Many people think of college students or even teenagers when they think of people with addictions. But addiction does not discriminate. It is becoming increasingly more common for elderly people to struggle with drug addiction or alcohol abuse.
Elderly people are becoming addicted to their pain medications as well as to other drugs and medications. While they may start taking the medications for legitimate mental or medical issues, that does not mean that such drugs are any less addictive. There have been some elderly people who have had addictions for a long time, but they may show more signs of addiction as they grow older. If you are a senior citizen and have an addiction, it is important to know you can find and receive addiction treatment help today.
Drug addictions later in life may be more dangerous than addictions in younger people. This is because people’s metabolisms often slow down as they get older. When older people ingest substances, their slower metabolisms do not filter substances as well as younger people’s bodies. The substances may linger in the body longer, which is why some elderly people experience accidental overdoses even when ingesting relatively smaller amounts of the substances.
Aging and Drug Addiction
Since the elderly population can be quite wise with a wealth of life experiences, it can make it more difficult to admit that they might have drug addictions. If you are a senior with a drug addiction, there are programs and places that may help you find the road to recovery. If you recognize someone else in the elderly community with a drug addiction, know that you can offer them support and guide them to treatment as well.
Aging may produce factors that encourage people to abuse drugs and medications. During this time, the body’s metabolism slows down and people may experience chronic illnesses, losses in mobility, the deaths of loved ones, and conditions such as depression. The emotional and physical pains that come along with aging may push seniors into abusing drugs. In addition, not all physicians have not been educated about how to recognize drug addiction in elderly people.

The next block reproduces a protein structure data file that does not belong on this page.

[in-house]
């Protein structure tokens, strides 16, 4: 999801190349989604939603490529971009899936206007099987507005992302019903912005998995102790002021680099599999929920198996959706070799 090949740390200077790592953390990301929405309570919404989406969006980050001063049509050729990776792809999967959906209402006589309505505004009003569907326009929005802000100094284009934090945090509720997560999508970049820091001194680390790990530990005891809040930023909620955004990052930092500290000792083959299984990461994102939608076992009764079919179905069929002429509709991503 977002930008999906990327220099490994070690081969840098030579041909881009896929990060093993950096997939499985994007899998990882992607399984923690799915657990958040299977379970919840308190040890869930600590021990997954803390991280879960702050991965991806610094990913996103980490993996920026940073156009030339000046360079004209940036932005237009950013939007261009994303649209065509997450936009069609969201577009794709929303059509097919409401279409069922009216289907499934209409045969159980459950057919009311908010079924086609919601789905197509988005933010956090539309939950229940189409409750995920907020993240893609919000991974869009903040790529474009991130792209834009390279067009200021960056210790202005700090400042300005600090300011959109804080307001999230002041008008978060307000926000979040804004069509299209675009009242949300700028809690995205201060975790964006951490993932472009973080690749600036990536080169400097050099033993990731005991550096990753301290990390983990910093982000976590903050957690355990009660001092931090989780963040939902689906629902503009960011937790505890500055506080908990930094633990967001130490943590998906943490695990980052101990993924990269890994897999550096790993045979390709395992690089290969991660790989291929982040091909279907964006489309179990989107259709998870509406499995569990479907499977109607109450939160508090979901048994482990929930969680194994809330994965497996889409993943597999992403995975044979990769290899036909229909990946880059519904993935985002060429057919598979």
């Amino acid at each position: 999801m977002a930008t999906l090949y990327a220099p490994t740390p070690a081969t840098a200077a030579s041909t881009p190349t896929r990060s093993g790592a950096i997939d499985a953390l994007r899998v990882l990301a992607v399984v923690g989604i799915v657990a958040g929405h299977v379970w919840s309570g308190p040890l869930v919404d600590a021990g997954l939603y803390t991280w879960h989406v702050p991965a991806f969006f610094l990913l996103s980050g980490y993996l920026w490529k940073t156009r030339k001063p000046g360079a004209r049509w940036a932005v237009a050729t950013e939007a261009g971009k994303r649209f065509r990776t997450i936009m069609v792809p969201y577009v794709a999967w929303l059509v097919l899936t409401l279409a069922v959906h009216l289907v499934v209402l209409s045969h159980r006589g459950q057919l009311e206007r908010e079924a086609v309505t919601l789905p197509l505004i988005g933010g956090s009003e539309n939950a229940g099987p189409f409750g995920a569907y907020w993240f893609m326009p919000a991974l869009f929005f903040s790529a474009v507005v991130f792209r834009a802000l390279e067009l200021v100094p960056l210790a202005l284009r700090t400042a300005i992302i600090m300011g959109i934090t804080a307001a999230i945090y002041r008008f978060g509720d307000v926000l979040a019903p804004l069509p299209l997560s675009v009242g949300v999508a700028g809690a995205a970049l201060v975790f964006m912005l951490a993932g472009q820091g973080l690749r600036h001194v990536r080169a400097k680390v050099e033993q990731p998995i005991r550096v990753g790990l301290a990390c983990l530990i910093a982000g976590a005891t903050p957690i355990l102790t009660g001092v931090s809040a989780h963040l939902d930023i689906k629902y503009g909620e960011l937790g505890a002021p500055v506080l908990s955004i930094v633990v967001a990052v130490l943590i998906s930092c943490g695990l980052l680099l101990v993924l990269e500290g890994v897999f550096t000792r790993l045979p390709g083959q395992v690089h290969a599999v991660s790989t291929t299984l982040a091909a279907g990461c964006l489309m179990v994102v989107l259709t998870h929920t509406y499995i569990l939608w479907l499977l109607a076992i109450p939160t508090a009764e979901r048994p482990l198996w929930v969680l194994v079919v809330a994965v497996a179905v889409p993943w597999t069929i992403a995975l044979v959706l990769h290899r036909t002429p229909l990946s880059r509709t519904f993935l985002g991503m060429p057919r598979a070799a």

Older people may be taking multiple medications and struggling with physical problems or confusion, so they may be at a higher risk for misusing their prescription medications. Because people may not expect them to use drugs or because their addiction may resemble other conditions, it may be possible for elderly people to use illicit drugs without being detected. If this use progresses, it can be dangerous.
As more and more medications are becoming available to treat the aches and pains that seniors may experience, there are more elderly people who are taking medications to relieve their pain and alter their moods. There are also more seniors who are abusing recreational drugs as well. But again, drug addiction does not discriminate. People of all ages, including seniors, are susceptible to drug addiction or misuse.
More than one million people sixty-five years old or older had a substance use disorder in the United States in 2014. Given the large numbers of older adults and the large volumes of prescription and illegal drugs, the numbers may climb even higher.
Emotional Causes of Elderly Drug Addiction
A number of emotional and environmental conditions may contribute to elderly drug addiction as well. Some of these causes include:
These are just some of the emotional and environmental causes of elderly drug addiction. There are many others that may occur as well.
Mental and Physical Addiction Symptoms
It should also be noted that elderly people may display mental or physical symptoms of addiction. Unfortunately, other people may dismiss these symptoms as signs of normal aging. Some of these symptoms include:
- Reduced appetite
- Unexplained weight loss
- Slurred speech
- Poor personal hygiene
- Less interest in appearance
- Sleep problems
While these could be signs that someone is getting older, they may be also signs of an elderly drug addiction. This is why it is often difficult to tell whether someone in this age group is having a problem with alcohol or drug use.
It is important to seek treatment for a drug addiction, no matter what age someone may be. It is especially important for people in this age group. Elderly drug users may encounter other addiction-related health complications that may not be problems for younger addicts. There are treatment programs for elderly drug addicts, just as there are different types of treatments for different members of the population.
Behaviors of Prescription Medication Abuse
There are certain behaviors that may signify that someone is misusing or abusing prescription medications. Some of the behaviors may include the following:
- Forging, selling, or stealing prescriptions
- Obtaining prescriptions from multiple doctors
- Telling doctors that you lost your prescription to try to obtain other prescriptions
- Taking a higher dose than has been prescribed to you
- Making poor decisions while taking prescription medications
- Appearing high or full of energy
- Feeling or looking highly sedated